About 1,000 Trump supporters protest at Arizona Capitol as rioters storm US Capitol
About 1,000 supporters of President Donald Trump protested Wednesday at the Arizona Capitol in downtown Phoenix against the certification of election results for President-elect Joe Biden.
The protest lasted about 10 hours until 7 p.m. as Congress continued certifying the election results. The crowd reached about 1,000 people at its peak in the late morning, according to the Arizona Department of Public Safety. As of 4:45 p.m., the department had not made any arrests or citations.
As rioters in Washington, D.C., breached the U.S. Capitol on Wednesday afternoon, the Arizona Department of Public Safety said it had enhanced security procedures at the state Capitol, department spokesperson Bart Graves told The Arizona Republic.
Graves said the decision to enhance the department's security procedures was not made because of "any one specific event" but rather "to ensure the safety of the public."
Citing department policy, Graves declined to provide specifics about their enhanced security measures.
Meanwhile, a handful of protesters at the pro-Trump rally were seen banging on the locked doors of the state Capitol building, yelling for Gov. Doug Ducey and "Freedom!" No one attempted to get inside the building, but banging on the doors cracked a window.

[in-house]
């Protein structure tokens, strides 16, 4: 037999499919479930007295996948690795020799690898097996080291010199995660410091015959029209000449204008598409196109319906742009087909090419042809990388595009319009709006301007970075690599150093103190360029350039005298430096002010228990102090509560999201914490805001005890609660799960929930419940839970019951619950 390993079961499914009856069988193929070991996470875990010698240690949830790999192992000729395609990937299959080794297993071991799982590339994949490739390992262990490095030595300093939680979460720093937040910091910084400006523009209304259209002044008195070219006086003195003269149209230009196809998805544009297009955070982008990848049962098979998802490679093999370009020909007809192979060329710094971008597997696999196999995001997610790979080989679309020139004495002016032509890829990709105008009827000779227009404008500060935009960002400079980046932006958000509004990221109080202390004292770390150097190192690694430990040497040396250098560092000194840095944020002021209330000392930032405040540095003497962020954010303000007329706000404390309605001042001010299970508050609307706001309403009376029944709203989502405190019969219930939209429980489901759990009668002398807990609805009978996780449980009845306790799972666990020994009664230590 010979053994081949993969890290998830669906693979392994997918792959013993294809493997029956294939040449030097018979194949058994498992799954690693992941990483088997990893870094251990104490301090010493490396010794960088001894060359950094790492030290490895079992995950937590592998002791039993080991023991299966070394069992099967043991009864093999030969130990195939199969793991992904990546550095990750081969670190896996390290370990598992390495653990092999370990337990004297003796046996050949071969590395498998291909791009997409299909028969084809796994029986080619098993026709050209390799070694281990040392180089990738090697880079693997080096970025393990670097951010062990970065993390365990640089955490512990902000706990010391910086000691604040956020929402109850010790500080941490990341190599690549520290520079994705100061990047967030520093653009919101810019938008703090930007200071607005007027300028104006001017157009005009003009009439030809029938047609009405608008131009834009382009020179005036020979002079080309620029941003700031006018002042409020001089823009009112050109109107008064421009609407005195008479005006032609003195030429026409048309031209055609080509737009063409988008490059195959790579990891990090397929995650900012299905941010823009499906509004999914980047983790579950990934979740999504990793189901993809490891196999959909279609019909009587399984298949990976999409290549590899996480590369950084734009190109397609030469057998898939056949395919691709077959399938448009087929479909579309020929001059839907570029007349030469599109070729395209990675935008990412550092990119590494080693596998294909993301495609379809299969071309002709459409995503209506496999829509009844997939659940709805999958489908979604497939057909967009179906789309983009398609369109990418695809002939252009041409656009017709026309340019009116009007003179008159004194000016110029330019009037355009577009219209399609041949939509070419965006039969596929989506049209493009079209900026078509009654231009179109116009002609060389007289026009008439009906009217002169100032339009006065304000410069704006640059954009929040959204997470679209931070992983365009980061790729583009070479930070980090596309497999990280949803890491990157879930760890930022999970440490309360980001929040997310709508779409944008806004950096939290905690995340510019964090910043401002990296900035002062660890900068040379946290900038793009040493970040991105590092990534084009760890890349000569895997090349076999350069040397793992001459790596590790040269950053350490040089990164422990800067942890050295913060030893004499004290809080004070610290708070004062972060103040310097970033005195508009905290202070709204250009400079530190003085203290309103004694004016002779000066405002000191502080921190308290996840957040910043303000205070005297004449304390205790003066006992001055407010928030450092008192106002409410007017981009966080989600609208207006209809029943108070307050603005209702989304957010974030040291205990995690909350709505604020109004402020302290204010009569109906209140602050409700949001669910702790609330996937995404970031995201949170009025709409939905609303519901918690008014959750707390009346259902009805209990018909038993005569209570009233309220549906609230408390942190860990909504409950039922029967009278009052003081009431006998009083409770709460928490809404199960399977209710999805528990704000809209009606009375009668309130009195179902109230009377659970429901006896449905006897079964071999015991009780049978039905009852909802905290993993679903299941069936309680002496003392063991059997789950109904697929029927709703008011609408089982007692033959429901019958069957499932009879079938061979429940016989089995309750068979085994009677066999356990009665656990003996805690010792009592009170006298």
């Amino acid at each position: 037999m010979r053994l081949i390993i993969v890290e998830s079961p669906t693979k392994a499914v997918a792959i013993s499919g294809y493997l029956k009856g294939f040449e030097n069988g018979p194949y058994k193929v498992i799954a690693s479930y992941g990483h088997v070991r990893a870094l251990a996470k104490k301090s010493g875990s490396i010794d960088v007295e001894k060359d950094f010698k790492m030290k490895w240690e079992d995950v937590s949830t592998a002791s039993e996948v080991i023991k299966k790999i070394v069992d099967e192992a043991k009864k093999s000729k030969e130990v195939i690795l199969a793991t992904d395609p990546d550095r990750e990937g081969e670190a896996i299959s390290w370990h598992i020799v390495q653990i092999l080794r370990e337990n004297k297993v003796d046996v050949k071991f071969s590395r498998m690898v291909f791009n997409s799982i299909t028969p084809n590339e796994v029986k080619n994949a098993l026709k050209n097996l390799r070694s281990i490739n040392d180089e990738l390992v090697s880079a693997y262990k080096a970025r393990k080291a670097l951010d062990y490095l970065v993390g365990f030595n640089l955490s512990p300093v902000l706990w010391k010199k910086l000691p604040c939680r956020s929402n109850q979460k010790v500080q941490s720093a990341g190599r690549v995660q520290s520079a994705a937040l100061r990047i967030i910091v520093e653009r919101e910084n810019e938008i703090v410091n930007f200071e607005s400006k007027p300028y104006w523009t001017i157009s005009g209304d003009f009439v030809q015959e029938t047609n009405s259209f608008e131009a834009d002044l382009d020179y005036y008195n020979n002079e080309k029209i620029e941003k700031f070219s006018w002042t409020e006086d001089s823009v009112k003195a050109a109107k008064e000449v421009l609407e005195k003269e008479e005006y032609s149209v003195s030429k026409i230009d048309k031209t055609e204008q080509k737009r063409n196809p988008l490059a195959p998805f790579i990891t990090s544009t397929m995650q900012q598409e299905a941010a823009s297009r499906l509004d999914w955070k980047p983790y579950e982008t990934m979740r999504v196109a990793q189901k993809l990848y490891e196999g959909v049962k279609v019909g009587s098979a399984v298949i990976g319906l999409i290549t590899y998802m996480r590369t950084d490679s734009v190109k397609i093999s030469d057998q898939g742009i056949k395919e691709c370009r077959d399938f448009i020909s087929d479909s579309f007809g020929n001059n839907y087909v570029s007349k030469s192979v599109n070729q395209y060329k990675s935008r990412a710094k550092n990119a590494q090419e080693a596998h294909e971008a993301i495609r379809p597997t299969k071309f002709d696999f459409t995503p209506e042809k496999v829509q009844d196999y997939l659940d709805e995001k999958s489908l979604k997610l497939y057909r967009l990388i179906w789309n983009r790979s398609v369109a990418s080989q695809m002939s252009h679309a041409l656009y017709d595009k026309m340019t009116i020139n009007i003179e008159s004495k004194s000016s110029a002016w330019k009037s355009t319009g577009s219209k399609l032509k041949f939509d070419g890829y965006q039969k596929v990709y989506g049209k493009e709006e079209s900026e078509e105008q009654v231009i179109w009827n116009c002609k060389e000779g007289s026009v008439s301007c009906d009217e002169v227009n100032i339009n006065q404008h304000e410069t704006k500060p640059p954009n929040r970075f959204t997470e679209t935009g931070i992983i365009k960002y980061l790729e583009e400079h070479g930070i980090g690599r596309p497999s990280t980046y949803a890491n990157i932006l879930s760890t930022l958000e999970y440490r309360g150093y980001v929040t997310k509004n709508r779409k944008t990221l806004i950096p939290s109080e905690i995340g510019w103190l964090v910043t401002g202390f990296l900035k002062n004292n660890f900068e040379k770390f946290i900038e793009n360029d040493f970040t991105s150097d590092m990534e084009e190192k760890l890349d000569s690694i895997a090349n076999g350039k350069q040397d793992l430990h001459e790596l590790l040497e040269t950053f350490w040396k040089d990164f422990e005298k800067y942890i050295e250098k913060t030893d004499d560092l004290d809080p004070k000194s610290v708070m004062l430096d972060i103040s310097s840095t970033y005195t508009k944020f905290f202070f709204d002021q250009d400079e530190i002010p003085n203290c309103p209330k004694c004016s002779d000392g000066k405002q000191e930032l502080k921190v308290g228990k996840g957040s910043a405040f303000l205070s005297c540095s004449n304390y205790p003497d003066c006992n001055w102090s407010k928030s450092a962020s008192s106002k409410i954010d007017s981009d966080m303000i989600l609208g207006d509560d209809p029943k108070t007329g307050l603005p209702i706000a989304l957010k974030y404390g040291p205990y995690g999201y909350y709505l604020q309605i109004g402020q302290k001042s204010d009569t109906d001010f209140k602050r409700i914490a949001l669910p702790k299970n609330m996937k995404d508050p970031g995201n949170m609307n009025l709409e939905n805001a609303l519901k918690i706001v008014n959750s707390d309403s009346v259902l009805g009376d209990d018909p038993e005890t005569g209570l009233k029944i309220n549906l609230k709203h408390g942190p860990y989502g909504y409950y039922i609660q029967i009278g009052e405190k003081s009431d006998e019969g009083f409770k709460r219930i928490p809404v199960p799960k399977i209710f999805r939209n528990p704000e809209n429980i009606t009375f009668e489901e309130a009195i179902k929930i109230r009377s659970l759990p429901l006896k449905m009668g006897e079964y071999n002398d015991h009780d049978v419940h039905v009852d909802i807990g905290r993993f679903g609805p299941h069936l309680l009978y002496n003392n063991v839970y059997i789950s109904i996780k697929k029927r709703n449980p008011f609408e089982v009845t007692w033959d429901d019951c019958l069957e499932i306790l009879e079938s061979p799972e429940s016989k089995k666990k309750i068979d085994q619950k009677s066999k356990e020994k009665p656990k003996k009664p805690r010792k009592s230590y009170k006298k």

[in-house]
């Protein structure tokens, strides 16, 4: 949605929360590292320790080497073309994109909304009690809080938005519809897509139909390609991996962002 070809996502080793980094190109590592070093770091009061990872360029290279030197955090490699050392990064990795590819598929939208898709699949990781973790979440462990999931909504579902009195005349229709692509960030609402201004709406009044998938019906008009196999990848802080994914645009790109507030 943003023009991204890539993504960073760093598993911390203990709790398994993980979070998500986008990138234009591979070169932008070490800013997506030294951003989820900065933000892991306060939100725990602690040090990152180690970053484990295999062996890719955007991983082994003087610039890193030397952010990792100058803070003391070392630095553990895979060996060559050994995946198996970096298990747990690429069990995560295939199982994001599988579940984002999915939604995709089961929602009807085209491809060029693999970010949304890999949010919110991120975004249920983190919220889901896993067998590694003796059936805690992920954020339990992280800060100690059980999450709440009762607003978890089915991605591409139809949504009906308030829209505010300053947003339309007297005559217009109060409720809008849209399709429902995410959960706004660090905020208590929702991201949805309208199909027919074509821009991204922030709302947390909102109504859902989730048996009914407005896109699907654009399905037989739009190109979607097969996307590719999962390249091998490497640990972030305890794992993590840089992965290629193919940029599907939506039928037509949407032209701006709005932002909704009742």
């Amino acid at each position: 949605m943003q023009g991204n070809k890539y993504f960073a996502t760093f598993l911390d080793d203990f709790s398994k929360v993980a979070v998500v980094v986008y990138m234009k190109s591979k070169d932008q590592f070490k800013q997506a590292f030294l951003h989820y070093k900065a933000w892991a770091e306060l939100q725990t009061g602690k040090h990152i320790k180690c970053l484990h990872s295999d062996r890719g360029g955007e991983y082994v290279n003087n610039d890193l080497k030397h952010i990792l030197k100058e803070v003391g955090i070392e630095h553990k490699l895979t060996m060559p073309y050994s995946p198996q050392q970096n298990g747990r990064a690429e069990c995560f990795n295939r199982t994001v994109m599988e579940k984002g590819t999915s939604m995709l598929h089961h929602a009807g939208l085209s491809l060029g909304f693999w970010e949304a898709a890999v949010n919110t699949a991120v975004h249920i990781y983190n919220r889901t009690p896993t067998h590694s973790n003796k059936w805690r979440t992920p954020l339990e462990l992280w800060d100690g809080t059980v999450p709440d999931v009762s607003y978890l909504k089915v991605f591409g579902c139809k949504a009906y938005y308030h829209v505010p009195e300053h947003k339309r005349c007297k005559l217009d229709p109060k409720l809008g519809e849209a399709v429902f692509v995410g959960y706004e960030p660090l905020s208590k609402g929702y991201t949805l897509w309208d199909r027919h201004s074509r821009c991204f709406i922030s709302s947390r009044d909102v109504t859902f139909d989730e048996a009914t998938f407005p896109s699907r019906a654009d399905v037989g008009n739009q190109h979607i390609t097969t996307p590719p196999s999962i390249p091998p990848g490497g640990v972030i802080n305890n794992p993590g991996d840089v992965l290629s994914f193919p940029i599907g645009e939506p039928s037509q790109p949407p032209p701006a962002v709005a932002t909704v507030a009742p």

Crowd cheers as people break into US Capitol; Kelli Ward heckled
The crowd at the protest watched livestream video from the U.S. House of Representatives session about certifying the election results in folding chairs arranged outside the Capitol building.
The Phoenix event was actually a mix of two events: one publicized by the Arizona Republican Party, the other by the Patriot Party of Arizona, a group that has decided to become an outside force that can work to reshape the Republican Party.
Addresses in support of certification were met with boos and chants. When Arizona Rep. Raúl Grijalva took the microphone in the U.S. House, booing intensified as some yelled obscenities.
When the House recessed as rioters breached the Capitol, event organizer Adel Belgaied, who organized several "save the children" rallies last summer, went on the stage and told the crowd, “Patriots have stormed the Capitol.” People erupted in cheers and applause and began to chant, “USA!”
At one point in the afternoon, some in the crowd heckled Arizona GOP Chairwoman Kelli Ward as she was speaking on stage.
Some yelled that she was a traitor and for her to get off the stage. Another person in the crowd said she “certified the votes.” The Patriot Party of Arizona blames Ward and other state Republican leaders for Arizona turning blue, according to its website and posts in its Facebook group.
"We don’t want you here. You guys are the traitors. We have got to unite behind faith, family and freedom," Ward said, gesturing at the people heckling her.
She continued to make debunked claims about election integrity and suggested the same happened in Georgia on Tuesday.
"There are many people that pretend to be MAGA. I think we saw some of those at the Capitol in Washington, D.C., today. I think we might see some here today as well because people who are MAGA support each other," Ward said.
Guillotine brought to Arizona Capitol
One group of Trump supporters brought a guillotine, a device that executes people by decapitating them, to the protest. The people who brought the wooden guillotine, which had a Trump flag on it, would not share their names or be interviewed by The Republic. But they provided a written statement that detailed their reasons for a drastic measure.